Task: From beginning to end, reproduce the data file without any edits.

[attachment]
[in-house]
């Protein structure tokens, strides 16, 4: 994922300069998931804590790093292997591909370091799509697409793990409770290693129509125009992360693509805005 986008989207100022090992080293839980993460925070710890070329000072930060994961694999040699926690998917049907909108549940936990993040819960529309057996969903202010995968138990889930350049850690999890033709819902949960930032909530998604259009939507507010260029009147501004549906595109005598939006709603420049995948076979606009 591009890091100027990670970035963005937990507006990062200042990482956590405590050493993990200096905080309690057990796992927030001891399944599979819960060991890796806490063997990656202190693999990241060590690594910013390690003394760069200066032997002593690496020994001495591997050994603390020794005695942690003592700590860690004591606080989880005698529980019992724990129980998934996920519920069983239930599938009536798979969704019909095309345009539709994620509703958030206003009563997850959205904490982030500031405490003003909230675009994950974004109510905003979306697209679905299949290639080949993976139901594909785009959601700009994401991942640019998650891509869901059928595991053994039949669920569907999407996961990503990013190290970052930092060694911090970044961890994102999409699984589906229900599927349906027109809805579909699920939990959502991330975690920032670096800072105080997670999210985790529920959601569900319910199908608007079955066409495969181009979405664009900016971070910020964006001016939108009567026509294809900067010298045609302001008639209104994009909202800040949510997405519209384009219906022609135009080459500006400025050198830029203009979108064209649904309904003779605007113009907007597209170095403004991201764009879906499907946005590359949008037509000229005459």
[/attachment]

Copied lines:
[in-house]
């Protein structure tokens, strides 16, 4: 994922300069998931804590790093292997591909370091799509697409793990409770290693129509125009992360693509805005 986008989207100022090992080293839980993460925070710890070329000072930060994961694999040699926690998917049907909108549940936990993040819960529309057996969903202010995968138990889930350049850690999890033709819902949960930032909530998604259009939507507010260029009147501004549906595109005598939006709603420049995948076979606009 591009890091100027990670970035963005937990507006990062200042990482956590405590050493993990200096905080309690057990796992927030001891399944599979819960060991890796806490063997990656202190693999990241060590690594910013390690003394760069200066032997002593690496020994001495591997050994603390020794005695942690003592700590860690004591606080989880005698529980019992724990129980998934996920519920069983239930599938009536798979969704019909095309345009539709994620509703958030206003009563997850959205904490982030500031405490003003909230675009994950974004109510905003979306697209679905299949290639080949993976139901594909785009959601700009994401991942640019998650891509869901059928595991053994039949669920569907999407996961990503990013190290970052930092060694911090970044961890994102999409699984589906229900599927349906027109809805579909699920939990959502991330975690920032670096800072105080997670999210985790529920959601569900319910199908608007079955066409495969181009979405664009900016971070910020964006001016939108009567026509294809900067010298045609302001008639209104994009909202800040949510997405519209384009219906022609135009080459500006400025050198830029203009979108064209649904309904003779605007113009907007597209170095403004991201764009879906499907946005590359949008037509000229005459």